Have you ever found yourself in such a tight spot financially you couldn’t afford to splurge on selfcare items like cleansers? And then you bought poor substitutes for your usual products and they ended up breaking you out?
I believe proper cleansing is the foundation of a good skin care routine, and 1-5 dollars can afford you one.
This routine is
✔ Mineral oil free
✔ Paraben free
✔ Sulphate free
Step 1: Makeup removal
Almond, Coconut, sunflower and olive oil are among my top picks. Keep costs down by choosing the oil that’s most readily available to you, if it’s locally produced it will be cheaper.
Below are a few notes on each of the oils to further assist you with your choice.
Comedogenic factor of 4, so could clog up your pores. This isn’t the case for everyone, some people are so lucky they could use lard on their faces and it wouldn’t break them out. You could get away with using this as a makeup remover, but if you’re especially prone to congestion don’t risk it.
Comedogenic factor of 0, won’t clog up your pores, a bit tedious to apply though.
Also hard to find in smaller bottles.
Comedogenic factor of 2, induces a wonderful glow on your skin, right after you wash it off with soap you’ll notice it.
This is ineffective against eye makeup though, and also stings like hell when it gets into your eyes, this happened to me, I wasn’t using food grade almond oil though, has anyone tried that on their eyes? I suspect there’s no difference but I’d like to know.
Spreads so easily makeup will just glide off your skin, among these four it will also leave the least residue of itself on your skin. Just like almond oil, you don’t want to get it in your eyes either.
All these oils are great for cooking too but remember you’re buying just for your face, so pick the smallest size available, you are on a budget after all, and you really couldn’t finish a litre of oil just using it on your face.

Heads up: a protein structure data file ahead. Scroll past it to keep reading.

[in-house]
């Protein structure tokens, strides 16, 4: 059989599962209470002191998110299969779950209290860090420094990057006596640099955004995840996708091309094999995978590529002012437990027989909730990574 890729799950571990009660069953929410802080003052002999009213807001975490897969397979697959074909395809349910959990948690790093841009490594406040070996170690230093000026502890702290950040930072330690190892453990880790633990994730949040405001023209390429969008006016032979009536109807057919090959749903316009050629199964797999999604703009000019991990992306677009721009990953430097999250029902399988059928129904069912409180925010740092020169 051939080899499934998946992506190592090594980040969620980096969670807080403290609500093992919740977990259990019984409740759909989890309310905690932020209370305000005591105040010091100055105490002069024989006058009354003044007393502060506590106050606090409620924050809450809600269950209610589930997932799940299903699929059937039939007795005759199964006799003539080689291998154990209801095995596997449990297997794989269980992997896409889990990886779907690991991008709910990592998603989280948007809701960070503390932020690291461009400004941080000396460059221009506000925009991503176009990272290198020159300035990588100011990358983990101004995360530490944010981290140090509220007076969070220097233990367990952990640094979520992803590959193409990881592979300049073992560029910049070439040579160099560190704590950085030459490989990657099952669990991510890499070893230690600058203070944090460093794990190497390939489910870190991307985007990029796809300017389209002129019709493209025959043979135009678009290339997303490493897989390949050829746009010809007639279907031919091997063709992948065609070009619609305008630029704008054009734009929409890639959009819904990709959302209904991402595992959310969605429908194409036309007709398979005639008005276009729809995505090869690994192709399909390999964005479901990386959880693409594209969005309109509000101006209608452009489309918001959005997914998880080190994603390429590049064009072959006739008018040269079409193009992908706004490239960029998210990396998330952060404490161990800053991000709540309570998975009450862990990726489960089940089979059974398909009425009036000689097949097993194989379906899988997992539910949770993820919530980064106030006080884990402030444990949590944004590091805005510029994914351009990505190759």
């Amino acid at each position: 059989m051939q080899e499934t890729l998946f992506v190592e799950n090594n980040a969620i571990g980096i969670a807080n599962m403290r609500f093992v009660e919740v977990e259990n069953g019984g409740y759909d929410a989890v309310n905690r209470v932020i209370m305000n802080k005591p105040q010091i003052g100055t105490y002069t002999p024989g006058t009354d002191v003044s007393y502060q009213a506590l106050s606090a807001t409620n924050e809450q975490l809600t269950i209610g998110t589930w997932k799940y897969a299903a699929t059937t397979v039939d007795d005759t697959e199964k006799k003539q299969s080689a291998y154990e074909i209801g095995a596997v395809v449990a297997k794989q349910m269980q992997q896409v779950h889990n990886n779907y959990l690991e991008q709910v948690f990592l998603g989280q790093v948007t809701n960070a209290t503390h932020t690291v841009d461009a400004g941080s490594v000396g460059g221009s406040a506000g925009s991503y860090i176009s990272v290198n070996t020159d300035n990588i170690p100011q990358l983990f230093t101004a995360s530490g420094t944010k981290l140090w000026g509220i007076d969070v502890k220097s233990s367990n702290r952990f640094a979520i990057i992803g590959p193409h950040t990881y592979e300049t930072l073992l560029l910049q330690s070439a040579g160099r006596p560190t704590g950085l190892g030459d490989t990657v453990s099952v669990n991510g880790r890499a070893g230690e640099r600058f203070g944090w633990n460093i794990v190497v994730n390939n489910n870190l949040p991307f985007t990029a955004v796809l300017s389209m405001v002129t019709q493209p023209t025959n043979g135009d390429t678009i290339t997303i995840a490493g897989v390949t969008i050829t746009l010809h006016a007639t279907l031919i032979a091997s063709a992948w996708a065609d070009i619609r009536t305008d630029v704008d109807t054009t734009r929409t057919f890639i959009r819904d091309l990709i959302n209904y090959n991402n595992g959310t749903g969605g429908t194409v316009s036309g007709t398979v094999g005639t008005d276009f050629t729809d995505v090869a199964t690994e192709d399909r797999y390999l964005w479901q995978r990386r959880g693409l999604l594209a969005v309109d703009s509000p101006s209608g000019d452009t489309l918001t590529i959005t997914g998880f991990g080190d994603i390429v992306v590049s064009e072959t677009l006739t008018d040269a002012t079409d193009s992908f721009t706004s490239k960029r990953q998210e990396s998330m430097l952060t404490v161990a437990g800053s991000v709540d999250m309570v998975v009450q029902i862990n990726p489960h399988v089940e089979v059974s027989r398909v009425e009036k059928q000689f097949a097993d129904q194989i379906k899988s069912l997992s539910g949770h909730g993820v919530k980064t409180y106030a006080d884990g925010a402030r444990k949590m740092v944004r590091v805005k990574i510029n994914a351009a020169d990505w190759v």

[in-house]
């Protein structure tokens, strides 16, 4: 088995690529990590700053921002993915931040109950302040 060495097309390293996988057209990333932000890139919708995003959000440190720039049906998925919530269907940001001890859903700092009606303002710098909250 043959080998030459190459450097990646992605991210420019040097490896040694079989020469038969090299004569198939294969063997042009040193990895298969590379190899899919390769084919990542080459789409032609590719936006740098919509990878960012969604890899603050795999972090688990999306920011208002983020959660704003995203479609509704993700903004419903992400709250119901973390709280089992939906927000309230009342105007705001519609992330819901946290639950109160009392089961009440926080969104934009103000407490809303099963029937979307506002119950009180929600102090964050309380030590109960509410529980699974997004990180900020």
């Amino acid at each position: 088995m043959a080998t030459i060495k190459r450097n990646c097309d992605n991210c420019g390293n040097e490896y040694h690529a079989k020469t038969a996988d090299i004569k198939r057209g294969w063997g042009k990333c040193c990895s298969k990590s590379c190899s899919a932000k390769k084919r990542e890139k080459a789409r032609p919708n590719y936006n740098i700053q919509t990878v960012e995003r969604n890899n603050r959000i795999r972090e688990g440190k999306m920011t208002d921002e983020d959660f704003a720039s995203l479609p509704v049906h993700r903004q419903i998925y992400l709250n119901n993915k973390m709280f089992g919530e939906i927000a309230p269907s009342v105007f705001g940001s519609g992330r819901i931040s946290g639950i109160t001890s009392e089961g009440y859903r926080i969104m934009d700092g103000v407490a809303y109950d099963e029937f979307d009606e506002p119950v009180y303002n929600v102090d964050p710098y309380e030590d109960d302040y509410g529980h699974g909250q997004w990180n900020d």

Step 2: Cleansing
After spending somewhere between 40cents and $2.5 on an oil to use as a makeup remover, you now have at least $2.5 dollars. I don’t like soap as a facial cleanser but I don’t recommend you get a foaming cleanser that originally sells at 3 dollars or below, most of them are worse than soap, I could name a few exceptions but I’m aiming at a universal post here, outside the US, drugstore products are rarely available at drugstore prices.
Surprisingly well made considering the price, it contains just the basic ingredients used to make soap but it doesn’t leave a grimy residue of itself on your skin like most soaps do. This is the only mass made soap I could bathe with, it’s also not that drying and depending on the variant you pick, it might even be slightly hydrating.
At a slightly higher price point you could get Dove soap, but I don’t recommend it unless you aren’t wearing makeup and tend towards eczema, otherwise you’ll break out.
This is the soap equivalent of the deep pore cleanser also made by Clean&Clear. Budgetary concerns aside, you may want to pick this up if you’re avoiding sulphates (they’re in almost every deep pore foaming cleanser).
It is quite effective at decongesting skin. So if black heads and white heads are a concern for you, get this as your first line of defence.
If in the States, 3 dollars could also get you Aveeno moisturising bar which is a good alternative to clean&clear if you have dry skin. And in the UK you could buy clearasil pads to use as an exfoliant at just 3 pounds.
These are not the only possibities for second cleansers though, look into handmade soaps as well, good ones even trounce clinique’s mild cleansing bar.
No matter what you do, don’t just use wipes and go to bed.
Thanks for stopping by!